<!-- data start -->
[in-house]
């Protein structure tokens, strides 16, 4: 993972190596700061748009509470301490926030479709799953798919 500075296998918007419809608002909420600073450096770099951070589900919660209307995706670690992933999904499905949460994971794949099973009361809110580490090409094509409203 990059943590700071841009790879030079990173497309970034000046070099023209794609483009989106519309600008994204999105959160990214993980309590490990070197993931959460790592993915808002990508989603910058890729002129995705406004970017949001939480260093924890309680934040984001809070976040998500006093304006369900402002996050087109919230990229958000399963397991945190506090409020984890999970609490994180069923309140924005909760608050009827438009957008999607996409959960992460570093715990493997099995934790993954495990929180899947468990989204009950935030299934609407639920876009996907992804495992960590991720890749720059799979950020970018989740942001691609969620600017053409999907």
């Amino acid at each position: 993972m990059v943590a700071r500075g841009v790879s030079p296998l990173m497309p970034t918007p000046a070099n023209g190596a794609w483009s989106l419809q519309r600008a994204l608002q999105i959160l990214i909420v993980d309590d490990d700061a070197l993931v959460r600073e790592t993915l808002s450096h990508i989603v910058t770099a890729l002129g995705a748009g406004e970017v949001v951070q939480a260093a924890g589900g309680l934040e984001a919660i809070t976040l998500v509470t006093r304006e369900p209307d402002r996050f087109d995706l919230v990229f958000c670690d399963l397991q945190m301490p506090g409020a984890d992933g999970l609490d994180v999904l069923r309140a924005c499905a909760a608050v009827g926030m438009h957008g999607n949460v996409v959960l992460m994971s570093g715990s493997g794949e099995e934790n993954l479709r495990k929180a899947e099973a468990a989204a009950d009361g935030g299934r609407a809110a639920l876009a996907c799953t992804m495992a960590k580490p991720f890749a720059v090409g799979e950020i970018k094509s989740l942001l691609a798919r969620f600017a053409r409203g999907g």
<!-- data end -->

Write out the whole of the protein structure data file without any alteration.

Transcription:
[in-house]
């Protein structure tokens, strides 16, 4: 993972190596700061748009509470301490926030479709799953798919 500075296998918007419809608002909420600073450096770099951070589900919660209307995706670690992933999904499905949460994971794949099973009361809110580490090409094509409203 990059943590700071841009790879030079990173497309970034000046070099023209794609483009989106519309600008994204999105959160990214993980309590490990070197993931959460790592993915808002990508989603910058890729002129995705406004970017949001939480260093924890309680934040984001809070976040998500006093304006369900402002996050087109919230990229958000399963397991945190506090409020984890999970609490994180069923309140924005909760608050009827438009957008999607996409959960992460570093715990493997099995934790993954495990929180899947468990989204009950935030299934609407639920876009996907992804495992960590991720890749720059799979950020970018989740942001691609969620600017053409999907």
């Amino acid at each position: 993972m990059v943590a700071r500075g841009v790879s030079p296998l990173m497309p970034t918007p000046a070099n023209g190596a794609w483009s989106l419809q519309r600008a994204l608002q999105i959160l990214i909420v993980d309590d490990d700061a070197l993931v959460r600073e790592t993915l808002s450096h990508i989603v910058t770099a890729l002129g995705a748009g406004e970017v949001v951070q939480a260093a924890g589900g309680l934040e984001a919660i809070t976040l998500v509470t006093r304006e369900p209307d402002r996050f087109d995706l919230v990229f958000c670690d399963l397991q945190m301490p506090g409020a984890d992933g999970l609490d994180v999904l069923r309140a924005c499905a909760a608050v009827g926030m438009h957008g999607n949460v996409v959960l992460m994971s570093g715990s493997g794949e099995e934790n993954l479709r495990k929180a899947e099973a468990a989204a009950d009361g935030g299934r609407a809110a639920l876009a996907c799953t992804m495992a960590k580490p991720f890749a720059v090409g799979e950020i970018k094509s989740l942001l691609a798919r969620f600017a053409r409203g999907g």